How do you get your songs into TV shows and movies?

By Dave Carew

Over the past few years, I’ve met many singer-songwriters who have been able to get their songs placed in TV shows and movies. I bought my beloved Epiphone acoustic guitar (the one I still play) from Laurie Webb, who, at the time, had just placed a song in the latest Gwyneth Paltrow film. And my friend Shantell Ogden soon will have four of her songs played on the popular TV series “Hart of Dixie.”

This process has always been a mystery to me. Exactly how does one do this? How do you get your songs considered for, and placed in, TV shows and movies?

To get authoritative answers, Underground Nashville turned to Keegan Dewitt, a songwriter who has seen his songs placed in such popular TV shows as “How I Met Your Mother,” “Revenge,” and “Hart of Dixie,” and who wrote “Two Hearts,” the theme song for MTV’s “FriendZone.” Keegan recently was nominated for an Academy Award for his work scoring the film Inocente Carreño. Here’s what Keegan had to tell us:

UNDERGROUND NASHVILLE:   If you are a songwriter interested in placing your songs in films or TV shows, what is the first step you should take to make that happen?

KEEGAN DEWITT:  People should do the research and find out the main licensing houses (Zync, Secret Road, etc.), and then have management or a lawyer approach those licensing houses about representation. You should find a single, reputable licensing house to rep your music, and let them be the only ones submitting your work. There are a lot of people who have “boutique” licensing houses, which is essentially just a guy at a coffeeshop getting these email requests, and sending in any and every song he has on his iTunes. This not only makes the artist look bad, but it drives down the price of the track. “Boutique” houses mean well, but are rarely effective and don’t represent the artist with any real class or exclusivity.

UN: What additional advice would you offer?

KD: As with almost anything in the music business, never give up any exclusivity on anything. If someone is asking for it, there should be a considerable price tag involved. Exclusivity should be a life-changing amount of money. You’re very literally giving up that music’s revenue-creating ability for the indefinite future, so it better be able to make up for that, whether in the amount of cash involved, or the amount of profile-bumping involved.

Along with that, publishing and admin deals should be avoided unless they are also life-altering. If you’re doing your job as a hustling artist, with management alongside, it makes no sense to sign away publishing for a paltry $25,000 or what- not. It seems like great money, but suddenly a year goes by, you don’t own your creative work, and where are you at?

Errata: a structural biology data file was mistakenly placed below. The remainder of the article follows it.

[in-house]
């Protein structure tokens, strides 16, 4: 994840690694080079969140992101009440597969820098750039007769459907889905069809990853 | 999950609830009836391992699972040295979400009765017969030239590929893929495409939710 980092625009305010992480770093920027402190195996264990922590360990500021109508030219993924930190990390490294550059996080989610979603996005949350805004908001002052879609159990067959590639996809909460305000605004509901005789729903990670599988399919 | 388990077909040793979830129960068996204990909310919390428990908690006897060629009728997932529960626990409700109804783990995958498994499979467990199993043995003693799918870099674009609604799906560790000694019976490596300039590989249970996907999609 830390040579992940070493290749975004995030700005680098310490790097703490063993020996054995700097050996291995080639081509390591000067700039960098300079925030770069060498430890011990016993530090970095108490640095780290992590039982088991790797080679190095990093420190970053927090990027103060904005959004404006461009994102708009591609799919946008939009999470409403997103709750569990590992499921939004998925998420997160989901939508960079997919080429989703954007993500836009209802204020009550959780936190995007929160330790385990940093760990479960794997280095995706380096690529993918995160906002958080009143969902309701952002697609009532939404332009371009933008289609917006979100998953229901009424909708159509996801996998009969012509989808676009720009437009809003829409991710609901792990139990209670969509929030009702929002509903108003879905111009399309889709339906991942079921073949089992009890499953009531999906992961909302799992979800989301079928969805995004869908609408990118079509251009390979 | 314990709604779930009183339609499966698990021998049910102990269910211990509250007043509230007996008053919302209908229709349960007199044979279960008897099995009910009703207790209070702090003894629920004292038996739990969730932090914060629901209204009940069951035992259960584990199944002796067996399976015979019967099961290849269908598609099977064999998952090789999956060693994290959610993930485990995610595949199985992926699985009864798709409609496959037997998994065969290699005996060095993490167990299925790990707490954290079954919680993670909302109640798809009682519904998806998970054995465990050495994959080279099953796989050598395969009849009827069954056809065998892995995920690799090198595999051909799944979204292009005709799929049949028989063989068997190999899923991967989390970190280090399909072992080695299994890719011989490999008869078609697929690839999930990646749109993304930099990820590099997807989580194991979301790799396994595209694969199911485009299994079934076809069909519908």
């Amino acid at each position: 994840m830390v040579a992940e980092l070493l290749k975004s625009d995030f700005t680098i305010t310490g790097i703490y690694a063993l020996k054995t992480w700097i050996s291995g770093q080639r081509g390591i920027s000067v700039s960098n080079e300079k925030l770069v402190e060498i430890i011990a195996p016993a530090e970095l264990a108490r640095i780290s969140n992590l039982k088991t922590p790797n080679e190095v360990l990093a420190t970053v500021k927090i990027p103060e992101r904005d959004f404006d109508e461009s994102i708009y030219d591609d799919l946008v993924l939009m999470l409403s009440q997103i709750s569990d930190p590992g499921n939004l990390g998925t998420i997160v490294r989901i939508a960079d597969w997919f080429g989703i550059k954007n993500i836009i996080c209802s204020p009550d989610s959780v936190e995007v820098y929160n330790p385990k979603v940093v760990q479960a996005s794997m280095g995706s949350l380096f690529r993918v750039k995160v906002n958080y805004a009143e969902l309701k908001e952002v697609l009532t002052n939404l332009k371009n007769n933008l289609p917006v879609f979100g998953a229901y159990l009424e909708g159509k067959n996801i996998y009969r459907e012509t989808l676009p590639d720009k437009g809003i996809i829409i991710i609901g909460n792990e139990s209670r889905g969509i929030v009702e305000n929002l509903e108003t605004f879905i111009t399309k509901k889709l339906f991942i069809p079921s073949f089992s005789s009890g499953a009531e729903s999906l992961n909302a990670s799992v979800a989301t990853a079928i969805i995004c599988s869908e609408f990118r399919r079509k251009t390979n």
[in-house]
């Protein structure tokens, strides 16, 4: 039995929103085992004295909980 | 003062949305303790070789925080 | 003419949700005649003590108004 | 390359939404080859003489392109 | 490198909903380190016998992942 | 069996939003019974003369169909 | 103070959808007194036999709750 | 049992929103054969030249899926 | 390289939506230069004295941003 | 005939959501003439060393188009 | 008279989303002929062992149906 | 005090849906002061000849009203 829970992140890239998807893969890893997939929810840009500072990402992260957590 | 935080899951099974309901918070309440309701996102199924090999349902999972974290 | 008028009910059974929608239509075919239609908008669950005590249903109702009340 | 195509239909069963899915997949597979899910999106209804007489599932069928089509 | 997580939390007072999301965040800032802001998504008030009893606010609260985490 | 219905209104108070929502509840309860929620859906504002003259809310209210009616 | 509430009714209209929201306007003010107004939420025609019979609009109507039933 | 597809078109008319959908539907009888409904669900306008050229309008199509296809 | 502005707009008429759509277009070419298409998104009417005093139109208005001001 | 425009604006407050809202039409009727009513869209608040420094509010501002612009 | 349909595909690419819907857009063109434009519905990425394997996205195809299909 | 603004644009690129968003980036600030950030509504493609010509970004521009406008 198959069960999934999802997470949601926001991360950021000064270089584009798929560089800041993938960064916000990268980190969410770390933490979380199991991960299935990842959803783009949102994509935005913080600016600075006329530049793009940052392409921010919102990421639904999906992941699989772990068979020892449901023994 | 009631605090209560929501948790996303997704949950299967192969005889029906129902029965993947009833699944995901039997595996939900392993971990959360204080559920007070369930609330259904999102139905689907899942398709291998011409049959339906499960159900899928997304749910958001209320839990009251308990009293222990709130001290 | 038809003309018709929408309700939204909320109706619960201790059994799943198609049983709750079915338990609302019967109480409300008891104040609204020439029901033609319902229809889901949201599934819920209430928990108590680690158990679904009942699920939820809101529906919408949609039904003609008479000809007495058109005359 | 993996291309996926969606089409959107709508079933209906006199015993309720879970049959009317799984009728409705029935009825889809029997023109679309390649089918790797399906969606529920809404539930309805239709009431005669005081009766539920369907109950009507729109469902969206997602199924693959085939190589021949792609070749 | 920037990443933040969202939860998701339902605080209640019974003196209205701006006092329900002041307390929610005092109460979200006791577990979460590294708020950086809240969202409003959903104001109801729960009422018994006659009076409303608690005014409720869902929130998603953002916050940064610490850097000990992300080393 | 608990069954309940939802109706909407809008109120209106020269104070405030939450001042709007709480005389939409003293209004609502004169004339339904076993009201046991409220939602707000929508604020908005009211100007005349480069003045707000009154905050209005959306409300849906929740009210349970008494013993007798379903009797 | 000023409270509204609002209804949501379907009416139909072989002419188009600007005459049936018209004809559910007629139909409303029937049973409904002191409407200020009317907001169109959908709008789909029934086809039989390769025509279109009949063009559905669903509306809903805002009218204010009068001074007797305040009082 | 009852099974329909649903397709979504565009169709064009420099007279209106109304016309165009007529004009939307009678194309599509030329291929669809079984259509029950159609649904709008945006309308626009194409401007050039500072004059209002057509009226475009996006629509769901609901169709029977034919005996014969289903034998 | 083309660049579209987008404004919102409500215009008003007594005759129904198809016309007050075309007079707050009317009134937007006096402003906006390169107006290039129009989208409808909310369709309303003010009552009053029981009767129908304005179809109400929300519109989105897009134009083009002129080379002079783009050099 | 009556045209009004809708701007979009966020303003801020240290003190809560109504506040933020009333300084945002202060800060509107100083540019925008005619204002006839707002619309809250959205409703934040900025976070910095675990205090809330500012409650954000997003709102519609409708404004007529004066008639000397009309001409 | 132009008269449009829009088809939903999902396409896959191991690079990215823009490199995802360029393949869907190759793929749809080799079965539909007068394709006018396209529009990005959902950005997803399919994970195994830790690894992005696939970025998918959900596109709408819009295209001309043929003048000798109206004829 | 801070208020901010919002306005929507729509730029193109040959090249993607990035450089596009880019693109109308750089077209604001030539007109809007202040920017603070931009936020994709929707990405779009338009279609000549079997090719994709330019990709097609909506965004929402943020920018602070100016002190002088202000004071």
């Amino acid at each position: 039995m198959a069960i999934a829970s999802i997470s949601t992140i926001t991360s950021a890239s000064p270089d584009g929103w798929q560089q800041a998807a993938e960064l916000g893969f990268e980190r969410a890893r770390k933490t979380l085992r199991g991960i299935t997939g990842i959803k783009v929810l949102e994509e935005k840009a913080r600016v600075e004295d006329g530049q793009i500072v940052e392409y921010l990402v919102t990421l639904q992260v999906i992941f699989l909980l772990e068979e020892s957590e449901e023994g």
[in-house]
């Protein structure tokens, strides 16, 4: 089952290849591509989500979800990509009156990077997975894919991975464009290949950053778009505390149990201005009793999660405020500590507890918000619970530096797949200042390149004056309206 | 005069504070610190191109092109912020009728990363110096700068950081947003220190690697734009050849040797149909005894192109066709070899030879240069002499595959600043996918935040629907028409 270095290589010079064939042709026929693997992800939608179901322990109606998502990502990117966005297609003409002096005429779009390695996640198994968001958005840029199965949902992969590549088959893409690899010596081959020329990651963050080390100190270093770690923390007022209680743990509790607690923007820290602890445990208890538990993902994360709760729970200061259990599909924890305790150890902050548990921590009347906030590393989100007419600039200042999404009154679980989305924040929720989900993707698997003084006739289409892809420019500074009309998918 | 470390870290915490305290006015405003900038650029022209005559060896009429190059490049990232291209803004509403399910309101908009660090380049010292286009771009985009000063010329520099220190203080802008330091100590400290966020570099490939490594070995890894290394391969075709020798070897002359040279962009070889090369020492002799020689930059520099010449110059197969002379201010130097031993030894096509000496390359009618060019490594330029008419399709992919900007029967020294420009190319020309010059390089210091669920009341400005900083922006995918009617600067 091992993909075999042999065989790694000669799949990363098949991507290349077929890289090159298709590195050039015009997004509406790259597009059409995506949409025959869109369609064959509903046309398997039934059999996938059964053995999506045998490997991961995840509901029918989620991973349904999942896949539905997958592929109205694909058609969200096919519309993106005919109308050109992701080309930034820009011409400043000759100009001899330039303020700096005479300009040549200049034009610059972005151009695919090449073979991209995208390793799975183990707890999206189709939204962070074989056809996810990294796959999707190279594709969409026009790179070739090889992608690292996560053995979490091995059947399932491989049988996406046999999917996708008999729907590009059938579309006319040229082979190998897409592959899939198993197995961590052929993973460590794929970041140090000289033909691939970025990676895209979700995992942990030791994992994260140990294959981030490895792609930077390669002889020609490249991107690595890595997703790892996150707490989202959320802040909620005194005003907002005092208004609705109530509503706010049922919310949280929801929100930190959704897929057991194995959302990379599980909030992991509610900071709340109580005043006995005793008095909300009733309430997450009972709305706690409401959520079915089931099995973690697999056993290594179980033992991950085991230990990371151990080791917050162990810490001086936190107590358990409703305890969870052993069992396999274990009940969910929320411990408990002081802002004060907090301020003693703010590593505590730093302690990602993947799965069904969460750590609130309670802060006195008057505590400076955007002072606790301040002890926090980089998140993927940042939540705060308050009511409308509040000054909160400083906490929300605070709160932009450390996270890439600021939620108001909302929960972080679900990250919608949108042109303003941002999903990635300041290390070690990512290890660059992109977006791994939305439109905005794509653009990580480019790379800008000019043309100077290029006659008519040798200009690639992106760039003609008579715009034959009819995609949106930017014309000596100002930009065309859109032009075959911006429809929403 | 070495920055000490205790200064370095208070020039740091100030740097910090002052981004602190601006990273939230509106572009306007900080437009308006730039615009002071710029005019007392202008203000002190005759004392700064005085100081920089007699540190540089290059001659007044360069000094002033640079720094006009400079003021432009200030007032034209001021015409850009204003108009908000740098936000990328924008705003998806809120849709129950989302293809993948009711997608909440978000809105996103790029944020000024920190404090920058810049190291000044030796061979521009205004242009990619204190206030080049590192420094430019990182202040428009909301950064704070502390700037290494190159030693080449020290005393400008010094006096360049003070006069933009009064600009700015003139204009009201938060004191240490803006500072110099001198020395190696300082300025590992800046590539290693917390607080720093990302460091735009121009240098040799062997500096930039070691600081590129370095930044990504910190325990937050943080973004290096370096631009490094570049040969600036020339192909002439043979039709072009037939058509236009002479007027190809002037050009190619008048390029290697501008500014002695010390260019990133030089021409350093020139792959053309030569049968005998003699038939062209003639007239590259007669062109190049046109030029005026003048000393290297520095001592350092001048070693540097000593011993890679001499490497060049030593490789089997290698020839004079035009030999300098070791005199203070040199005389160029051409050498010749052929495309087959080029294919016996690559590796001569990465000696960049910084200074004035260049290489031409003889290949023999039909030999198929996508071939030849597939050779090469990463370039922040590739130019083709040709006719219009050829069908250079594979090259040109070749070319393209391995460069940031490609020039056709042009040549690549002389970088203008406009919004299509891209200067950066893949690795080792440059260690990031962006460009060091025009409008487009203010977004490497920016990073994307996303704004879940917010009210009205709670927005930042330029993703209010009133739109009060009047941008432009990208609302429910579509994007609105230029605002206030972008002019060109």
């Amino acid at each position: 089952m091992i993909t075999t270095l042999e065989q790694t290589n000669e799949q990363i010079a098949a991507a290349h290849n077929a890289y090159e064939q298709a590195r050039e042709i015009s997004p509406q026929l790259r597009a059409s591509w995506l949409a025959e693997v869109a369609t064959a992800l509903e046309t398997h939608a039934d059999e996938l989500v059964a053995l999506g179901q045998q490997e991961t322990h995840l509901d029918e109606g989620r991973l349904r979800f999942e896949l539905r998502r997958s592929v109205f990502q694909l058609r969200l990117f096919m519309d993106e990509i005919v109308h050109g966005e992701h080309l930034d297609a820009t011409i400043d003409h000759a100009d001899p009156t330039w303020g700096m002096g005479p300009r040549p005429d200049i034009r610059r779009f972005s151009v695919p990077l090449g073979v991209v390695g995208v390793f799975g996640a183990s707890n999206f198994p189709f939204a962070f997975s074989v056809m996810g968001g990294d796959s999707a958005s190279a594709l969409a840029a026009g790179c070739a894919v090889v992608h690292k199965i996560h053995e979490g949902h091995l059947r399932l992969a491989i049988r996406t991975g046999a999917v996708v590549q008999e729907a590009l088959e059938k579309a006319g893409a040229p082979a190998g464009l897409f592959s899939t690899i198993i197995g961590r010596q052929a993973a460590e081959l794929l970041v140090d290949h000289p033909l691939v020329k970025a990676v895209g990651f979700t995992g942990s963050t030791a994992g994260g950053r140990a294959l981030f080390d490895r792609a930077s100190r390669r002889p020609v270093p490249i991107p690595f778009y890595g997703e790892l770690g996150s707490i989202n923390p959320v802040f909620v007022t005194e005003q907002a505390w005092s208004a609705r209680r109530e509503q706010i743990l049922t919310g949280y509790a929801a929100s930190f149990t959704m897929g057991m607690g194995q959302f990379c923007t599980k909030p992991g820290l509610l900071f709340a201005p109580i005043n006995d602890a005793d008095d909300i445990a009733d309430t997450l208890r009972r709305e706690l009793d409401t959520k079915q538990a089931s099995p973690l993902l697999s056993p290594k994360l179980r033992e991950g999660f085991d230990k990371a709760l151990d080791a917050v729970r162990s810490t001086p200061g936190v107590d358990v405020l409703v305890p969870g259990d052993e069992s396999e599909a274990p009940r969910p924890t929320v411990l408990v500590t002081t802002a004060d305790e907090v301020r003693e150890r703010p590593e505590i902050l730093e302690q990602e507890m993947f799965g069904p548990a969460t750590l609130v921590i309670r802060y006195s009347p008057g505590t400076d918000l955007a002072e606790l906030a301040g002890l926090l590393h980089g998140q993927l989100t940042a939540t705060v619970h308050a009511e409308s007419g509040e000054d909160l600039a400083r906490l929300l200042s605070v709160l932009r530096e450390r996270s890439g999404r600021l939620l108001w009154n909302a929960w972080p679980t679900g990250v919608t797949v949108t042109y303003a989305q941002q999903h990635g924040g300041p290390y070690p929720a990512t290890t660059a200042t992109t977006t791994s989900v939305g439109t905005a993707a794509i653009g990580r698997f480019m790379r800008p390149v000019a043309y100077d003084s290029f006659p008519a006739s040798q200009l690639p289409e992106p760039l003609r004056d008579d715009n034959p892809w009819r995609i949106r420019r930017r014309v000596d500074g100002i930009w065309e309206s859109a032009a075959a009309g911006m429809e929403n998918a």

For more information about Keegan Dewitt, please visit WildCubMusic.com and/or KeeganDewitt.com.

David M. (Dave) Carew is writer/editor of “Underground Nashville” and the author of the novels “Everything Means Nothing to Me: A Novel of Underground Nashville” and “Voice from the Gutter,” both now available at XLibris.com. Dave also is a freelance book editor, publicist, seminar and workshop leader, journalist, and advertising / marketing / public relations writer.

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Everything Means Nothing to Me: A Novel of Underground Nashville by Dave Carew—which was praised by The Tennessean as “beautiful, haunting, powerful”—is now available in an all-new paperback edition. For more information, please visit and “like” the page on Facebook:
http://www.facebook.com/EverythingMeansNothingtoMe?ref=ts&fref=ts

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Do you want to help homeless people in Nashville learn culinary arts and other employment skills that provide a specific, effective path off the streets? Please visit Lambscroft.org and consider making a financial contribution. Any amount is very helpful and appreciated. Thank you.

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Editor’s Note: “Underground Nashville” covers artists, authors, musicians, poets, political figures, and other compelling people and happenings not typically covered by the mainstream Nashville media. It also presents reflections and commentary from an underground/indie perspective, offering “thoughts from the shadows of a great American city.”

Dave Carew

 

 

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